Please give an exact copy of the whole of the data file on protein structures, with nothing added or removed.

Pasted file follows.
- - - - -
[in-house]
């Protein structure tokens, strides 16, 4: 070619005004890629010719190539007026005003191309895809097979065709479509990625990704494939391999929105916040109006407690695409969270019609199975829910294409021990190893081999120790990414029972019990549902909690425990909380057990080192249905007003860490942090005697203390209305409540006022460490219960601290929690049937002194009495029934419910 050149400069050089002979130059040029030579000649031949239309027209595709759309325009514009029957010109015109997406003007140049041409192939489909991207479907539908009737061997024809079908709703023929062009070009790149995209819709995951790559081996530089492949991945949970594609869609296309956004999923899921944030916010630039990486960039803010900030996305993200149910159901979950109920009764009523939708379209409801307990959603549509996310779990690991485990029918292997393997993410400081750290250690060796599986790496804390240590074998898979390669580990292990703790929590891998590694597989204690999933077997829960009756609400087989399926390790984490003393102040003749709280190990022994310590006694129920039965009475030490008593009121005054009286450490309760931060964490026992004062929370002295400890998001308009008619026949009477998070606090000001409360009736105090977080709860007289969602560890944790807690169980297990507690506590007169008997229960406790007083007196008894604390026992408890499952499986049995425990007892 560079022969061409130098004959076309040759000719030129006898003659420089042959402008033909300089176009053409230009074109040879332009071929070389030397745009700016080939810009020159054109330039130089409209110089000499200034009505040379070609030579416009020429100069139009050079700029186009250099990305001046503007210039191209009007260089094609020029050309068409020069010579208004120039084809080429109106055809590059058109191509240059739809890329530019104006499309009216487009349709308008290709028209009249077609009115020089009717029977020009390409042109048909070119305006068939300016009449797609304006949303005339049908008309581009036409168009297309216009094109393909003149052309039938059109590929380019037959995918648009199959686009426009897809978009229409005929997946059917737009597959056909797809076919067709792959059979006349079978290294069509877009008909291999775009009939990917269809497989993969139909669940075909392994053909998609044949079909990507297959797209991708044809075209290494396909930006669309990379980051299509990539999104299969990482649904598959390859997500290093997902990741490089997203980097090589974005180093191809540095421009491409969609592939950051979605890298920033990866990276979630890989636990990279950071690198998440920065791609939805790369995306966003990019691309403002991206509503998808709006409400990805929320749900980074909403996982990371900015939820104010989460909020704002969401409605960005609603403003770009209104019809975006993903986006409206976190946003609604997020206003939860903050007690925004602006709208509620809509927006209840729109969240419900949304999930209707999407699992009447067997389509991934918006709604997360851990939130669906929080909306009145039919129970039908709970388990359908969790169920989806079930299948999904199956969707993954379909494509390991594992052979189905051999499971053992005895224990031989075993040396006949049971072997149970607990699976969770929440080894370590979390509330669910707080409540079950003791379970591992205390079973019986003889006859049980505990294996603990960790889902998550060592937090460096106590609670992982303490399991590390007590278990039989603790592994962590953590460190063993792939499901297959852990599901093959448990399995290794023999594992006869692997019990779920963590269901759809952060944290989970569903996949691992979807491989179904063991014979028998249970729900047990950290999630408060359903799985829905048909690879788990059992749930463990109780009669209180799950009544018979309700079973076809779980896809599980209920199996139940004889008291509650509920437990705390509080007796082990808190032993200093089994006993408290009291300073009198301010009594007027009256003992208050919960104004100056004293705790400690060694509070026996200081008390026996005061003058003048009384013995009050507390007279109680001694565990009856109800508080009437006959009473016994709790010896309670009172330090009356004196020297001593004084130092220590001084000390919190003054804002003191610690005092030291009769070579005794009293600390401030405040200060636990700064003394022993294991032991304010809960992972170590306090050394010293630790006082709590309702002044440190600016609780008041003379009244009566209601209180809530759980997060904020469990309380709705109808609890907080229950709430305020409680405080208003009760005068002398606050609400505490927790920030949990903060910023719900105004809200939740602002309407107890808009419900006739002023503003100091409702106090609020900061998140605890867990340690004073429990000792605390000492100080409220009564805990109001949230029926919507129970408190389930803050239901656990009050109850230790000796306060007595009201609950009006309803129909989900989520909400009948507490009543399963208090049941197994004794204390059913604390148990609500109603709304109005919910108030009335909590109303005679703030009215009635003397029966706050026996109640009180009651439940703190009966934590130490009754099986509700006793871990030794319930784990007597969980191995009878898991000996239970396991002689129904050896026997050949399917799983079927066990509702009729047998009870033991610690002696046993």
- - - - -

[in-house]
């Protein structure tokens, strides 16, 4: 070619005004890629010719190539007026005003191309895809097979065709479509990625990704494939391999929105916040109006407690695409969270019609199975829910294409021990190893081999120790990414029972019990549902909690425990909380057990080192249905007003860490942090005697203390209305409540006022460490219960601290929690049937002194009495029934419910 050149400069050089002979130059040029030579000649031949239309027209595709759309325009514009029957010109015109997406003007140049041409192939489909991207479907539908009737061997024809079908709703023929062009070009790149995209819709995951790559081996530089492949991945949970594609869609296309956004999923899921944030916010630039990486960039803010900030996305993200149910159901979950109920009764009523939708379209409801307990959603549509996310779990690991485990029918292997393997993410400081750290250690060796599986790496804390240590074998898979390669580990292990703790929590891998590694597989204690999933077997829960009756609400087989399926390790984490003393102040003749709280190990022994310590006694129920039965009475030490008593009121005054009286450490309760931060964490026992004062929370002295400890998001308009008619026949009477998070606090000001409360009736105090977080709860007289969602560890944790807690169980297990507690506590007169008997229960406790007083007196008894604390026992408890499952499986049995425990007892 560079022969061409130098004959076309040759000719030129006898003659420089042959402008033909300089176009053409230009074109040879332009071929070389030397745009700016080939810009020159054109330039130089409209110089000499200034009505040379070609030579416009020429100069139009050079700029186009250099990305001046503007210039191209009007260089094609020029050309068409020069010579208004120039084809080429109106055809590059058109191509240059739809890329530019104006499309009216487009349709308008290709028209009249077609009115020089009717029977020009390409042109048909070119305006068939300016009449797609304006949303005339049908008309581009036409168009297309216009094109393909003149052309039938059109590929380019037959995918648009199959686009426009897809978009229409005929997946059917737009597959056909797809076919067709792959059979006349079978290294069509877009008909291999775009009939990917269809497989993969139909669940075909392994053909998609044949079909990507297959797209991708044809075209290494396909930006669309990379980051299509990539999104299969990482649904598959390859997500290093997902990741490089997203980097090589974005180093191809540095421009491409969609592939950051979605890298920033990866990276979630890989636990990279950071690198998440920065791609939805790369995306966003990019691309403002991206509503998808709006409400990805929320749900980074909403996982990371900015939820104010989460909020704002969401409605960005609603403003770009209104019809975006993903986006409206976190946003609604997020206003939860903050007690925004602006709208509620809509927006209840729109969240419900949304999930209707999407699992009447067997389509991934918006709604997360851990939130669906929080909306009145039919129970039908709970388990359908969790169920989806079930299948999904199956969707993954379909494509390991594992052979189905051999499971053992005895224990031989075993040396006949049971072997149970607990699976969770929440080894370590979390509330669910707080409540079950003791379970591992205390079973019986003889006859049980505990294996603990960790889902998550060592937090460096106590609670992982303490399991590390007590278990039989603790592994962590953590460190063993792939499901297959852990599901093959448990399995290794023999594992006869692997019990779920963590269901759809952060944290989970569903996949691992979807491989179904063991014979028998249970729900047990950290999630408060359903799985829905048909690879788990059992749930463990109780009669209180799950009544018979309700079973076809779980896809599980209920199996139940004889008291509650509920437990705390509080007796082990808190032993200093089994006993408290009291300073009198301010009594007027009256003992208050919960104004100056004293705790400690060694509070026996200081008390026996005061003058003048009384013995009050507390007279109680001694565990009856109800508080009437006959009473016994709790010896309670009172330090009356004196020297001593004084130092220590001084000390919190003054804002003191610690005092030291009769070579005794009293600390401030405040200060636990700064003394022993294991032991304010809960992972170590306090050394010293630790006082709590309702002044440190600016609780008041003379009244009566209601209180809530759980997060904020469990309380709705109808609890907080229950709430305020409680405080208003009760005068002398606050609400505490927790920030949990903060910023719900105004809200939740602002309407107890808009419900006739002023503003100091409702106090609020900061998140605890867990340690004073429990000792605390000492100080409220009564805990109001949230029926919507129970408190389930803050239901656990009050109850230790000796306060007595009201609950009006309803129909989900989520909400009948507490009543399963208090049941197994004794204390059913604390148990609500109603709304109005919910108030009335909590109303005679703030009215009635003397029966706050026996109640009180009651439940703190009966934590130490009754099986509700006793871990030794319930784990007597969980191995009878898991000996239970396991002689129904050896026997050949399917799983079927066990509702009729047998009870033991610690002696046993």